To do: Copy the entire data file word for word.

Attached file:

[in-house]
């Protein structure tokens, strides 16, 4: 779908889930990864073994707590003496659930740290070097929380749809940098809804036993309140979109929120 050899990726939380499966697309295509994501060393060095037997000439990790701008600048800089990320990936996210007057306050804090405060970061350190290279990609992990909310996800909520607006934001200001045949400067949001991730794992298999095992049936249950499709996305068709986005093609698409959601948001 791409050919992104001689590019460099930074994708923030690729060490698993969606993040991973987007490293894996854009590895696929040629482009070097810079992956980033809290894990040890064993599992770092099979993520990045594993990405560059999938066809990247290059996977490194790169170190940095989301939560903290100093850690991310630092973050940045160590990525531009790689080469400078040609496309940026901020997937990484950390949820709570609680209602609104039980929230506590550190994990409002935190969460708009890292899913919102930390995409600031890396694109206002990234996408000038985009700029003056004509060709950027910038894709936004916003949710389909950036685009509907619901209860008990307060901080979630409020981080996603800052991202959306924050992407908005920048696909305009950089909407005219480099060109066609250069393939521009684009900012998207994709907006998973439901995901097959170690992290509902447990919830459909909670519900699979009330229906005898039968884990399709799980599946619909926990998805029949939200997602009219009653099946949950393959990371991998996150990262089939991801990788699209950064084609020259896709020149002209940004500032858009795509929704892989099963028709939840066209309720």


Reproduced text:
[in-house]
């Protein structure tokens, strides 16, 4: 779908889930990864073994707590003496659930740290070097929380749809940098809804036993309140979109929120 050899990726939380499966697309295509994501060393060095037997000439990790701008600048800089990320990936996210007057306050804090405060970061350190290279990609992990909310996800909520607006934001200001045949400067949001991730794992298999095992049936249950499709996305068709986005093609698409959601948001 791409050919992104001689590019460099930074994708923030690729060490698993969606993040991973987007490293894996854009590895696929040629482009070097810079992956980033809290894990040890064993599992770092099979993520990045594993990405560059999938066809990247290059996977490194790169170190940095989301939560903290100093850690991310630092973050940045160590990525531009790689080469400078040609496309940026901020997937990484950390949820709570609680209602609104039980929230506590550190994990409002935190969460708009890292899913919102930390995409600031890396694109206002990234996408000038985009700029003056004509060709950027910038894709936004916003949710389909950036685009509907619901209860008990307060901080979630409020981080996603800052991202959306924050992407908005920048696909305009950089909407005219480099060109066609250069393939521009684009900012998207994709907006998973439901995901097959170690992290509902447990919830459909909670519900699979009330229906005898039968884990399709799980599946619909926990998805029949939200997602009219009653099946949950393959990371991998996150990262089939991801990788699209950064084609020259896709020149002209940004500032858009795509929704892989099963028709939840066209309720």